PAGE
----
That question you may be asking yourself. How long will I feel this pain? So intense? And those around you, family and friends, may be asking that too. How long do I have watch my daughter/son, sister/brother, aunt/uncle, friend, in pain? And sometimes not knowing what to do or say?
The medical and counseling world says that grief can take anywhere up to eighteen months or two years. Gulp. That is a long time, huh? It is. But think about it. That love that you had for that baby, started way before you got that positive pregnancy test. You may have been dreaming about this baby for years. And then they were taken away so quickly. Within a blink of an eye.
I have also been told that yes, it can take that much time to really grieve, and feel some intense feelings such as shock, anger, guilt, and depression, but it is what you do with that time that matters. And that is so true.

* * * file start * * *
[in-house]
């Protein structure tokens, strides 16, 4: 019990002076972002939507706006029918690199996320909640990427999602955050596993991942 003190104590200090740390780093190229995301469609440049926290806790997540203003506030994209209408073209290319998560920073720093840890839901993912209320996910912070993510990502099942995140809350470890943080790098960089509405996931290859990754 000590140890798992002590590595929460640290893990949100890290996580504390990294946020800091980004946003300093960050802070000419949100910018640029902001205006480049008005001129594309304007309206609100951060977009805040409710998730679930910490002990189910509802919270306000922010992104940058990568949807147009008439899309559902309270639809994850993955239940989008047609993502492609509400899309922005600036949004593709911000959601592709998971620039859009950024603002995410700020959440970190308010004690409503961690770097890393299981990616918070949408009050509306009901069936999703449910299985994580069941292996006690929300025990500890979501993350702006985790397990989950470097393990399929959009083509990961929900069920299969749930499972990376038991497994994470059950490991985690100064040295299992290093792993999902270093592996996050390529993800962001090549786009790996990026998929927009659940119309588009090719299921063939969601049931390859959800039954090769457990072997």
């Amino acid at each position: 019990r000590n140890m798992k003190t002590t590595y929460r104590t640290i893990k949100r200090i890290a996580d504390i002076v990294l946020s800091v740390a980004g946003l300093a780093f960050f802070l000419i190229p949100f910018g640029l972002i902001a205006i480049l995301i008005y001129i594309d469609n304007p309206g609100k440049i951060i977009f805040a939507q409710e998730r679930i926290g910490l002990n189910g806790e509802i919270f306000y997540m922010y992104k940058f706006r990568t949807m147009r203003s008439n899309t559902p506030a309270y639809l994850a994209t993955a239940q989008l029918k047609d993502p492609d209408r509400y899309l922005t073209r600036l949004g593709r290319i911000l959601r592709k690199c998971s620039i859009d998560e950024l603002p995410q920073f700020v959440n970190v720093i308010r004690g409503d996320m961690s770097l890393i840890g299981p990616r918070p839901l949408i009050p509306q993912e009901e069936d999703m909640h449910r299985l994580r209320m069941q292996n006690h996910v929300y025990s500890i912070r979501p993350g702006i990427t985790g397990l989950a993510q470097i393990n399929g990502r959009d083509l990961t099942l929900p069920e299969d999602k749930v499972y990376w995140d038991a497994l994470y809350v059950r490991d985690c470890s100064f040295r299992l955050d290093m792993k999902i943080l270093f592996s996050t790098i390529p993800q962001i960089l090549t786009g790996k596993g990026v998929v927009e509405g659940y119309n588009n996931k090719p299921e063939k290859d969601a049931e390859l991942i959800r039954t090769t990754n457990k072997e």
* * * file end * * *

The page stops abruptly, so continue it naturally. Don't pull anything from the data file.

As I was coming up on Emily's anniversary date of February 5, 2014, I was thinking, "Okay, good. I have made it about a year. I think I am doing pretty well considering our circumstances. I even have a rainbow baby on the way." And then, boom! It all happened again. So now, I am about two years out. Maybe longer... I don't know.
But even if you have been able to have your rainbow baby, do you or will you still grieve? Probably. I am not saying definitely. But I know a fair amount of mothers that have lost, and then went onto having their rainbow babies. And still grieve, and think about the baby that they did not get to have here. Their babies were not replaced.
I even remember hearing a bereaved father, who lost his baby girl to stillbirth about thirty years ago. He said, "I was at a wedding recently. And I couldn't understand why I was having such a hard time. Then I realized. Our baby girl, should have been getting married. Or even been in that wedding party."
It does get more bearable with time. But it stays with you for life. Just as with any loss. Loss of a spouse. Loss of a marriage. Loss of dreams. These events shape you forever. They are our deep battle wounds, that stay with us forever.
Posted on May 24, 2014
by Anne Morrison